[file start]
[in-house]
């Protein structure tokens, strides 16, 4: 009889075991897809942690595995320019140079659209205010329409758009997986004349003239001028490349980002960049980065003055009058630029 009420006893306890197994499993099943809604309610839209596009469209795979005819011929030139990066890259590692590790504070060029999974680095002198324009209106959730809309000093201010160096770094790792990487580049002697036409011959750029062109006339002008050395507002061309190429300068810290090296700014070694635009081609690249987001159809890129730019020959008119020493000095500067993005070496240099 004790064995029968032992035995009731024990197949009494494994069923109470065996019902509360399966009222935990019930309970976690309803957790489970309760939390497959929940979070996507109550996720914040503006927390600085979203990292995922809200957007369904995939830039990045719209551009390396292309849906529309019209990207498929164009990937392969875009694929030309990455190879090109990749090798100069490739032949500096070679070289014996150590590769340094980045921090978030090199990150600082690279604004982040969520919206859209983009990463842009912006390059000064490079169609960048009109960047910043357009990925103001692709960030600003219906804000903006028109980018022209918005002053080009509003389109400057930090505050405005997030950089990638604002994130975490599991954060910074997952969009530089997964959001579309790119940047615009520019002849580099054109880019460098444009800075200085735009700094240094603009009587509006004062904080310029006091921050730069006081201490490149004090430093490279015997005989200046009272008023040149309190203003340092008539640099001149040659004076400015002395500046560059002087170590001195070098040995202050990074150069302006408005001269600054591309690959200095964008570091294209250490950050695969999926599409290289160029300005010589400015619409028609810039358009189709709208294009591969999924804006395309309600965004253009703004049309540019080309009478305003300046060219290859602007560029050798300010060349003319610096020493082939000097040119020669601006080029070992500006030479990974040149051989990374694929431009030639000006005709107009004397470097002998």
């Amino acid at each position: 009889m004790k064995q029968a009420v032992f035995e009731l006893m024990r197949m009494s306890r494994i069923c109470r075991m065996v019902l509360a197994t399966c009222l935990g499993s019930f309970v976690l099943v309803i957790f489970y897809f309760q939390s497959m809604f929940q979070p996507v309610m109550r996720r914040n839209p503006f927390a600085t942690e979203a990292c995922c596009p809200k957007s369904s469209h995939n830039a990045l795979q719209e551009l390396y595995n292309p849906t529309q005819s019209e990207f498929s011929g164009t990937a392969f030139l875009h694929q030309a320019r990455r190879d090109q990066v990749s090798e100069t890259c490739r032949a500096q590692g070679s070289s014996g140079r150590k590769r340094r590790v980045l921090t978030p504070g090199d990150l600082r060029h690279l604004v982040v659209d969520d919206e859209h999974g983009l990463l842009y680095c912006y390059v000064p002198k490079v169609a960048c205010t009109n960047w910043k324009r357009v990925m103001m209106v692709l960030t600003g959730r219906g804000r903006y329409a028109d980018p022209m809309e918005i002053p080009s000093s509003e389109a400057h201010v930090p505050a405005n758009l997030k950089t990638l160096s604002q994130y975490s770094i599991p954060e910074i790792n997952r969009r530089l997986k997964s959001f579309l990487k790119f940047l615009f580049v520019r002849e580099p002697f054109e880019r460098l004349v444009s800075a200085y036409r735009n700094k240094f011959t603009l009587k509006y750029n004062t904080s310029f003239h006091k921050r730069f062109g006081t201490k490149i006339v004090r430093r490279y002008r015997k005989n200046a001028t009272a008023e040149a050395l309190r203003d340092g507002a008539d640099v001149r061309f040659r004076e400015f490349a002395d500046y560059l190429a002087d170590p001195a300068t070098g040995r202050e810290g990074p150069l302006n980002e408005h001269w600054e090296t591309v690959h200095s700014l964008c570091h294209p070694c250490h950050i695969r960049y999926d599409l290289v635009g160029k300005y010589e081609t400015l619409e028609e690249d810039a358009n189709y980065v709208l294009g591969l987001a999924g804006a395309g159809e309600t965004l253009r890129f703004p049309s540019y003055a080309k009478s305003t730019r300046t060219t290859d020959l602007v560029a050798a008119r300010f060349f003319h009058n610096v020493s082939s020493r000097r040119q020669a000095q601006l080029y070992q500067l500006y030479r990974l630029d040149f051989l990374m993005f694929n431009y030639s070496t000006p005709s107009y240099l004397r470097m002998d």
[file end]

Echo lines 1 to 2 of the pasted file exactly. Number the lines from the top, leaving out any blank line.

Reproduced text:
[in-house]
């Protein structure tokens, strides 16, 4: 009889075991897809942690595995320019140079659209205010329409758009997986004349003239001028490349980002960049980065003055009058630029 009420006893306890197994499993099943809604309610839209596009469209795979005819011929030139990066890259590692590790504070060029999974680095002198324009209106959730809309000093201010160096770094790792990487580049002697036409011959750029062109006339002008050395507002061309190429300068810290090296700014070694635009081609690249987001159809890129730019020959008119020493000095500067993005070496240099 004790064995029968032992035995009731024990197949009494494994069923109470065996019902509360399966009222935990019930309970976690309803957790489970309760939390497959929940979070996507109550996720914040503006927390600085979203990292995922809200957007369904995939830039990045719209551009390396292309849906529309019209990207498929164009990937392969875009694929030309990455190879090109990749090798100069490739032949500096070679070289014996150590590769340094980045921090978030090199990150600082690279604004982040969520919206859209983009990463842009912006390059000064490079169609960048009109960047910043357009990925103001692709960030600003219906804000903006028109980018022209918005002053080009509003389109400057930090505050405005997030950089990638604002994130975490599991954060910074997952969009530089997964959001579309790119940047615009520019002849580099054109880019460098444009800075200085735009700094240094603009009587509006004062904080310029006091921050730069006081201490490149004090430093490279015997005989200046009272008023040149309190203003340092008539640099001149040659004076400015002395500046560059002087170590001195070098040995202050990074150069302006408005001269600054591309690959200095964008570091294209250490950050695969999926599409290289160029300005010589400015619409028609810039358009189709709208294009591969999924804006395309309600965004253009703004049309540019080309009478305003300046060219290859602007560029050798300010060349003319610096020493082939000097040119020669601006080029070992500006030479990974040149051989990374694929431009030639000006005709107009004397470097002998």